Climate-smart agriculture

As the impacts of climate change increasingly threaten global food security, initiatives aiming to scale out the adoption of climate-adapted agricultural practices are beginning to gain ground. 

Women in Navotua have learnt how to preserve food in storage pits covered with sand to keep them cool ©WWF-Pacific/Ravai Vafo'o
Women in Navotua have learnt how to preserve food in storage pits covered with sand to keep them cool ©WWF-Pacific/Ravai Vafo'o

Tuesday, 08 August 2017

To help communities cope with rising instances of natural disasters and enhance food security in the Pacific, the World Wide Fund for Nature’s Pacific branch is supporting several initiatives encouraging the adoption of climate-smart agriculture (CSA).

Prolonged droughts, the increasing intensity of cyclones and coastal flooding are just some of the effects of climate change that Pacific Island countries are faced with. To mitigate these impacts and improve food security in Pacific nations, organisations and governments are devising climate smart initiatives that focus on agriculture. With a key objective to improve food security, two projects – ‘Building the resilience of the Pacific through disaster preparedness’ and ‘Strengthening governance and building resiliency of communities’ – led by the World Wide Fund for Nature (WWF) in the Pacific, are promoting CSA techniques in the Yasawa islands of Fiji.  

The projects’ core activities, funded by the government of Australia and USAID, involve helping villagers create their own vegetable gardens, teaching them better food storage and preservation techniques and building reserves in seed banks to increase resilience to natural disasters. Together the projects have set up 10 seed banks within the community of Navotua, in the district of Nacula in the Yasawas, which hold different varieties of vegetables and root crops, including long beans, aubergine, chillies, tomatoes, pumpkin and sweet potato. In the event of a disaster that wipes out the entire harvest for one or more crops, farmers will be able to continue preparing for the following season with the reserves saved in the seed banks, enabling them to recover more quickly and reduce the economic impact, as well as risks to food security.  

Around 50 participants (mainly women) in Navotua recently underwent a week of training in food preservation techniques and better storage methods to help them cope in the event of a disaster. The training, which was the first of its kind for the community, was met with appreciation by the women involved. “We are grateful to learn the techniques of food preservation, especially for green vegetables such as cabbages and taro leaves, which usually wilt and are no longer useable after 2 days or so,” explained Seruwaia Bua, one of the participants.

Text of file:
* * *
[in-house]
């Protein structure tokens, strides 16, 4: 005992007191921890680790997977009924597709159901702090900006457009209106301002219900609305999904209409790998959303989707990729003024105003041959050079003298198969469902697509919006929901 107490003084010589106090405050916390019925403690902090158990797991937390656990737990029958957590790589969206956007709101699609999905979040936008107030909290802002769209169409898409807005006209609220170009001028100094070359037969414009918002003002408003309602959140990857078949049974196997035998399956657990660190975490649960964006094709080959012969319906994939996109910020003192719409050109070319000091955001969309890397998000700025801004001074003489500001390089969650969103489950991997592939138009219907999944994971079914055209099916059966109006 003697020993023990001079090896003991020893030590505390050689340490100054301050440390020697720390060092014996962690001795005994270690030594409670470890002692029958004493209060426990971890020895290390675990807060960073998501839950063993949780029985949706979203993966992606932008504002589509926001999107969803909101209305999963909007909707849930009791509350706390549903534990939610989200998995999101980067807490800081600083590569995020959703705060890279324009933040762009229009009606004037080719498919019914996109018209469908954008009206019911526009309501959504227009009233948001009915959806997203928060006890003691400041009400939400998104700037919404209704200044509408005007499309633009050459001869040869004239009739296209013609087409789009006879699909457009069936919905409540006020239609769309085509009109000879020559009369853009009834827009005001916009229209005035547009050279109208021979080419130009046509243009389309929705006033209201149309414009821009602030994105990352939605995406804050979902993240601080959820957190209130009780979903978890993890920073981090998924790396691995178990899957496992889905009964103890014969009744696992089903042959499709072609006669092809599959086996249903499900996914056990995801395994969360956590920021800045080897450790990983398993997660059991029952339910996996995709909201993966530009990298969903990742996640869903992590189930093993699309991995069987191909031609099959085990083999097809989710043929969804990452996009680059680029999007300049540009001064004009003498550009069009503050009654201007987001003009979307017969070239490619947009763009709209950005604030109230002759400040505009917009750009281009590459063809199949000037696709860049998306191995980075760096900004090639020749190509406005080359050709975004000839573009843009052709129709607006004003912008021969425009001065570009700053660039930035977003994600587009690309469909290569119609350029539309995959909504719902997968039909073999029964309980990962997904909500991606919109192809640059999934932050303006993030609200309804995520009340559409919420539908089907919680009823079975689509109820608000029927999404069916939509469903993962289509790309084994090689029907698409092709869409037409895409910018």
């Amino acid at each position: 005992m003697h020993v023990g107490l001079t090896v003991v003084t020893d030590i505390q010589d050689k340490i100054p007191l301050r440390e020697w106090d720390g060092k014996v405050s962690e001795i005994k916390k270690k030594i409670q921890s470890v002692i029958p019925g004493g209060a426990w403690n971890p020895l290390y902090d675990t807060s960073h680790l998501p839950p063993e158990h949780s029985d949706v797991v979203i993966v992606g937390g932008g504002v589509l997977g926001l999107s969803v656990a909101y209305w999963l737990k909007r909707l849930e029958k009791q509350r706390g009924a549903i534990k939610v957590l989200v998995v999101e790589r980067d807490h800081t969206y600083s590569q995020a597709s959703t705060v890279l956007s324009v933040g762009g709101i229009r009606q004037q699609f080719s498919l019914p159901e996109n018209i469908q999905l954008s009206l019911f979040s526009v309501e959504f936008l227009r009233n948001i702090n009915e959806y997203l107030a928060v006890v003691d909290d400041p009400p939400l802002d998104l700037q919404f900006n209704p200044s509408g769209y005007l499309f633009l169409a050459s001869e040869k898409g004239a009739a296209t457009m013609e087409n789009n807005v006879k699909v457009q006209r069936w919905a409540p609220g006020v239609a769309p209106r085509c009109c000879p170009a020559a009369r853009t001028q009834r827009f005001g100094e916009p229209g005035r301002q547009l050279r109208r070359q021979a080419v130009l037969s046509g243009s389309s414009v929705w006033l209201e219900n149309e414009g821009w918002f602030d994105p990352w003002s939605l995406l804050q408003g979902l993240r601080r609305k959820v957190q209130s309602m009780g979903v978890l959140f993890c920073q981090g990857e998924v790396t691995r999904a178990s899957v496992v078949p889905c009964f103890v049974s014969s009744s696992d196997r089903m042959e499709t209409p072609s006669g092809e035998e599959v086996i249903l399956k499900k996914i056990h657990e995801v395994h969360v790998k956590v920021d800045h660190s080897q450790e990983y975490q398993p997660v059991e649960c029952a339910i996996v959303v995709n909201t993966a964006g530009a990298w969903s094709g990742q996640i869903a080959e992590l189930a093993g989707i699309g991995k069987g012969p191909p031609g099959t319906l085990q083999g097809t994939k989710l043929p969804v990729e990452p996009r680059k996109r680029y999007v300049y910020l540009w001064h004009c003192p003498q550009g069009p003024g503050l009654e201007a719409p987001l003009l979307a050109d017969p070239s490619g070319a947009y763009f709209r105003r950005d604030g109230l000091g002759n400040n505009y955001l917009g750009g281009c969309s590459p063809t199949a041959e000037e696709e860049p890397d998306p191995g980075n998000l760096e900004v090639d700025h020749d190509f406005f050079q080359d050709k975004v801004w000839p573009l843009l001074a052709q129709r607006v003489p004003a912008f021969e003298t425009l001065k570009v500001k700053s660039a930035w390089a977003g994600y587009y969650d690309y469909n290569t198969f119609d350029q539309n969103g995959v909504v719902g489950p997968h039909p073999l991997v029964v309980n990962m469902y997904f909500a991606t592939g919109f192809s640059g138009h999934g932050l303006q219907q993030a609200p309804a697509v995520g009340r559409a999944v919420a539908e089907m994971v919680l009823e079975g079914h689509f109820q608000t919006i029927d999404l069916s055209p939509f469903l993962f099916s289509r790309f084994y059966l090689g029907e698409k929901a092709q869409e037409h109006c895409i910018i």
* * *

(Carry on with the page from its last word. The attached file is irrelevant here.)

The training included the adoption of traditional methods to keep food cool and fresh, for example, through storing crops, such as breadfruit and bananas, in a hole dug into the ground and covered with banana leaves and soil. When produce is stored using this method for up to 6 months, fermentation takes place. The fermented breadfruit and bananas can then be used to make flour for baking and cooking. Another technique which the women were taught was the use of assimilation chillers; for instance, using a pot filled with sand and dampened potato sacks to keep root crops and vegetables – such as breadfruits, bananas, pumpkins and papaya – cool and ensure that they can be kept for at least a week. With Navotua village having to rely on a generator for electricity that runs intermittently when fuel is available, this method is a great adaptation measure, especially during times of natural disasters when the community often finds itself dependent on local natural resources. 

WWF-Pacific is also working with sugarcane farmers in Fiji to encourage the adoption and application of best management practices to optimise productivity, whilst minimising adverse environmental impacts. Research has shown that current sugarcane farming practices have led to sediment and chemical runoffs into Fiji’s river systems, which have affected the Great Sea Reef – the third largest reef system in the Southern Hemisphere. A grant from the USAID-funded Pacific-American Climate Fund (PACAM) has made it possible for WWF-Pacific to establish two model sugarcane farms in the district of Nailaga, Ba. These farms are used to showcase better sugarcane management practices to help farmers move towards climate resilient farming.  

Vinesh Kumar, project manager of PACAM, is positive about the project’s impact, stating that communities are already showing encouraging changes in their lifestyles. “Impact is seen as communities have built resilience and reduced vulnerabilities, and are better equipped to reduce the risks from climate change induced disasters,” he states. The project is also helping to ensure that sugarcane farmers are adhering to buffer zones and avoiding soil erosion, as well as using recommended fertilisers for cane farming to reduce the negative environmental effects.

For more information on how rural communities and farmers are benefitting from innovative CSA practices read our field report from Benin

Avneel Abhishay

Other dossiers

The Technical Centre for Agricultural and Rural Cooperation (CTA) is a joint international institution of the African, Caribbean and Pacific (ACP) Group of States and the European Union (EU). CTA operates under the framework of the Cotonou Agreement and is funded by the EU.